Internet Gaming Disorder: The Damaging Effects of Screen Addictions

Internet gaming disorder, as discussed here , is a new diagnosis for a problem that an increasing – and disturbing – number of adolescents and adults are experiencing. IGD, an acronym for internet gaming disorder, is defined as “a pattern of excessive and prolonged internet gaming that results in a cluster of cognitive and behavioral symptoms.”

We can’t deny that technology is huge part of our modern lives, yet we need to be cautious of spending more and more of our time gazing at screens, as there can be serious negative effects. IGD occurs in some cases when a person loses control over gaming.

Screen addictions have negative social consequences in two ways: the individual neglects their existing relationships and fails to form new ones, both because gaming requires all of their time and because it interferes with the development of effective social skills.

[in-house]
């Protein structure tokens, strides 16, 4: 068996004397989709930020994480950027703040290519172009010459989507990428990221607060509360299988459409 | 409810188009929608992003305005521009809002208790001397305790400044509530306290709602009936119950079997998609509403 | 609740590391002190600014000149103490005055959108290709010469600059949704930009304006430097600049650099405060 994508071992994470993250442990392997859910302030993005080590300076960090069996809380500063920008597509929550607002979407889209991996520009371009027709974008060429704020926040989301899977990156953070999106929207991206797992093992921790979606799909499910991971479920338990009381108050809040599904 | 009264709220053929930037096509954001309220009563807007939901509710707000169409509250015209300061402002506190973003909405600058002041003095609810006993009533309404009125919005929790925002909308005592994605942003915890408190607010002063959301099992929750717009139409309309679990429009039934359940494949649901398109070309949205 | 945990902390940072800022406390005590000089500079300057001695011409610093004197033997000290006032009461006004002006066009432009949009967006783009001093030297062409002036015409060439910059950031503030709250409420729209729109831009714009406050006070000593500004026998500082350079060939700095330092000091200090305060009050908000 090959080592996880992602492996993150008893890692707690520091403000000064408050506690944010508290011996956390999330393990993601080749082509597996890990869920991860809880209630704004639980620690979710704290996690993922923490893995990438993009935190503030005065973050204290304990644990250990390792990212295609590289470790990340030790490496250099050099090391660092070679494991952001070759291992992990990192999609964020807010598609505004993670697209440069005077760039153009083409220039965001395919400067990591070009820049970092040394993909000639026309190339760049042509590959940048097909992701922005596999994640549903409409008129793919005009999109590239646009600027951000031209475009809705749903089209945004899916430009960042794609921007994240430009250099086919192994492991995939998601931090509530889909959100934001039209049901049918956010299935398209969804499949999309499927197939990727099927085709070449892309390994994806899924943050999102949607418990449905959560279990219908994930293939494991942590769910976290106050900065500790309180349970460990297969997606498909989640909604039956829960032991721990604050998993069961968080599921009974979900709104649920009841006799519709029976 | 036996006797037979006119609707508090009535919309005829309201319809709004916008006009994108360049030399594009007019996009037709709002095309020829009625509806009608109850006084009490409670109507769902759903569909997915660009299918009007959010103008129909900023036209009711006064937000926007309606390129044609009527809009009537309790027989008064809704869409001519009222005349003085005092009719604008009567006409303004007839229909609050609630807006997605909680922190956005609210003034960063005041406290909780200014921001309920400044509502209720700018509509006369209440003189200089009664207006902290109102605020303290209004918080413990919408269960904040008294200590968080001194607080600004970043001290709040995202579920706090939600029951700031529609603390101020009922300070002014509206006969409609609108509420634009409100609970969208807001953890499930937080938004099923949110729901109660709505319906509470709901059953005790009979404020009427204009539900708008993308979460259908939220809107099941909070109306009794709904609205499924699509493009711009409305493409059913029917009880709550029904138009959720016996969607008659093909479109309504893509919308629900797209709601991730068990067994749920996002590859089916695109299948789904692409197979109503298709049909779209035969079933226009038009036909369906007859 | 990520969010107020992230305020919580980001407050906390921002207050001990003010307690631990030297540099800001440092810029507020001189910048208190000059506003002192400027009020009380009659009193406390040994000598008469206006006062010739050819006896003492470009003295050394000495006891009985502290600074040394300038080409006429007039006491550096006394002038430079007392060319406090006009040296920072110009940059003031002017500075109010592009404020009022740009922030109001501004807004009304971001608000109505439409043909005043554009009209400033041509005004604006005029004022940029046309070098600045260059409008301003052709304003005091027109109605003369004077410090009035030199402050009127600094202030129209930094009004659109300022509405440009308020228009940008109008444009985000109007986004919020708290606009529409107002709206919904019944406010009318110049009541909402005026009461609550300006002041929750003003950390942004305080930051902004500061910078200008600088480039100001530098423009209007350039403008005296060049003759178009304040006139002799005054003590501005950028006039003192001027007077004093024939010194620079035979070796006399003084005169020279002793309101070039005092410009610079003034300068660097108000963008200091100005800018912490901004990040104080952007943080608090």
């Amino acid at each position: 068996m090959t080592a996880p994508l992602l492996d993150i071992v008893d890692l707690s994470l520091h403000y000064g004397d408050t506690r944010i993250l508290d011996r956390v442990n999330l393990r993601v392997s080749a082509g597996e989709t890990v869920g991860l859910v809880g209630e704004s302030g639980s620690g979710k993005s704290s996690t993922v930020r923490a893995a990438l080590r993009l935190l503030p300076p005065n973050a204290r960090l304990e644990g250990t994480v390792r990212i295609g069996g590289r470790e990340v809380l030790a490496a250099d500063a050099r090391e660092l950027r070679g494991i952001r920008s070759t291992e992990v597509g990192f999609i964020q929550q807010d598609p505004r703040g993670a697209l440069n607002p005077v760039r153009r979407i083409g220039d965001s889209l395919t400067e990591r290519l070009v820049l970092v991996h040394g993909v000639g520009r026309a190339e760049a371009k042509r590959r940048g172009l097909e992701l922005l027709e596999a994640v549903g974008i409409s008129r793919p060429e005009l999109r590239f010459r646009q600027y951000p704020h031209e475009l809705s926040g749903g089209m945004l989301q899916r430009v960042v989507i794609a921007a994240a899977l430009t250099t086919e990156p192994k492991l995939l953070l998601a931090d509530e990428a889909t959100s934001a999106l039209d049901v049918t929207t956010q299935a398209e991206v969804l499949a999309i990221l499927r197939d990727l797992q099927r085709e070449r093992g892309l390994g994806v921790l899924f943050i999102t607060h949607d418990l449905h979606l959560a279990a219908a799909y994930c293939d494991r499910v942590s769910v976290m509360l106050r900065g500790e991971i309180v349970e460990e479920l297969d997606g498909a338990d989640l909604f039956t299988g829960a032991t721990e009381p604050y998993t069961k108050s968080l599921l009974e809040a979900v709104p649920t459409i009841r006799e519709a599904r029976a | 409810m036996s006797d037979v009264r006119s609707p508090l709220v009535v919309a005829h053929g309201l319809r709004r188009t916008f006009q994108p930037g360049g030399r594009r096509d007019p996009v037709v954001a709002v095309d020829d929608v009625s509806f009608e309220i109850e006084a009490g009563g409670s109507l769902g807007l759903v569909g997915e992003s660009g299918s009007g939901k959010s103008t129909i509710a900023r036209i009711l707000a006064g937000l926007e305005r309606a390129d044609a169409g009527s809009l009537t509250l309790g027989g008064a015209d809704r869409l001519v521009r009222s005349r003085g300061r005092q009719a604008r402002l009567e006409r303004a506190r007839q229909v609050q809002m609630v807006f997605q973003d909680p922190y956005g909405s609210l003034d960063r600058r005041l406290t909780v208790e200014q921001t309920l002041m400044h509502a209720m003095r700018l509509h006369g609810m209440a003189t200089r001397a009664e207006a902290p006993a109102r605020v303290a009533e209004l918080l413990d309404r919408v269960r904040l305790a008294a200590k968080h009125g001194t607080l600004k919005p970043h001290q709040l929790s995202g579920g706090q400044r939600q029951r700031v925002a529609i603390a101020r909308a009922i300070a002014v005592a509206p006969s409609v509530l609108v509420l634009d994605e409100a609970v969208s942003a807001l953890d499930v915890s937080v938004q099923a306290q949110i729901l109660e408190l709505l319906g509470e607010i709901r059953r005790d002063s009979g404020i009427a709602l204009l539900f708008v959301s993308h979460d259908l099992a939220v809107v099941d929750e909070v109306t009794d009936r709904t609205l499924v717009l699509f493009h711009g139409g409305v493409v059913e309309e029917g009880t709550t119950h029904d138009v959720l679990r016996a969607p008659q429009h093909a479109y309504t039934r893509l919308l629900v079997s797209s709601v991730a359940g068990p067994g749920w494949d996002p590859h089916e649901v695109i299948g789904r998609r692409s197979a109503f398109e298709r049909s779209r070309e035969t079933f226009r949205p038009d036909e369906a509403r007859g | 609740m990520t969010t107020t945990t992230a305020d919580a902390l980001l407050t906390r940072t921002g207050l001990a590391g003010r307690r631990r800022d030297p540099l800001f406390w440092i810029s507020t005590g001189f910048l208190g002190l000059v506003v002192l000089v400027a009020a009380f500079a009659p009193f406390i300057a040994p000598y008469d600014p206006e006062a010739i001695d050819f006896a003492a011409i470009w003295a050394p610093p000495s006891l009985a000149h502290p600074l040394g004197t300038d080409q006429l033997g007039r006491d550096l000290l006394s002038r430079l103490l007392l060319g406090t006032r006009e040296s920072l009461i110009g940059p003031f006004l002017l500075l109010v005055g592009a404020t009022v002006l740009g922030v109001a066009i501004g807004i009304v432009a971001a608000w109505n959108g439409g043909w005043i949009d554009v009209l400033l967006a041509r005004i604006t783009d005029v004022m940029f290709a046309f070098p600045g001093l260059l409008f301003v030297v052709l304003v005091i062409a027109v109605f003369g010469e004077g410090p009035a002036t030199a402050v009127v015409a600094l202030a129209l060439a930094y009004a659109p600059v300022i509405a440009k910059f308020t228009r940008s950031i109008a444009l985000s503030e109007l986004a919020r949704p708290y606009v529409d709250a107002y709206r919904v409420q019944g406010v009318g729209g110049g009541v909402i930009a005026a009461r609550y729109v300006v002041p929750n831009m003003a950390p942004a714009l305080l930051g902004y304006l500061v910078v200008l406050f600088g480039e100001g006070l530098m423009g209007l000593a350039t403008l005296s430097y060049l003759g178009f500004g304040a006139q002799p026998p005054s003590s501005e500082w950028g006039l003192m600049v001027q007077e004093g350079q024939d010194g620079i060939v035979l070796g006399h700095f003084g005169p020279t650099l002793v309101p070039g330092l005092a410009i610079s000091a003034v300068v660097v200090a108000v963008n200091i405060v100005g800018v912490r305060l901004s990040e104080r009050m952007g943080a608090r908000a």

Research is conflicted as to whether playing violent video games increases violent behavior, but it is common for intense gamers to become agitated and aggressive when family members attempt to intervene. Those with IGD also suffer the effects of sleep deprivation, such as inability to concentrate, mood swings, and poor judgment.

Neuroimaging studies have been undertaken to look into how excessive internet gaming affects brain development, which is especially important for young gamers. Gray matter atrophy in the frontal lobe and reduced cortical thickness signal a decreased ability to plan, prioritize, and just generally get stuff done. The study also found damage to the insula, which is important for having healthy relationships with others.

The disparity between digital immigrants and digital natives can make communicating between generations difficult, as individuals in each group have unique perspectives. Recognizing the potential problems and coming up with a consistent strategy will help parents deal with their gamer children.

On that note, parents can take steps to prevent and deal with their children’s screen habits and ameliorate any addictive behavior. The following are some recommendations: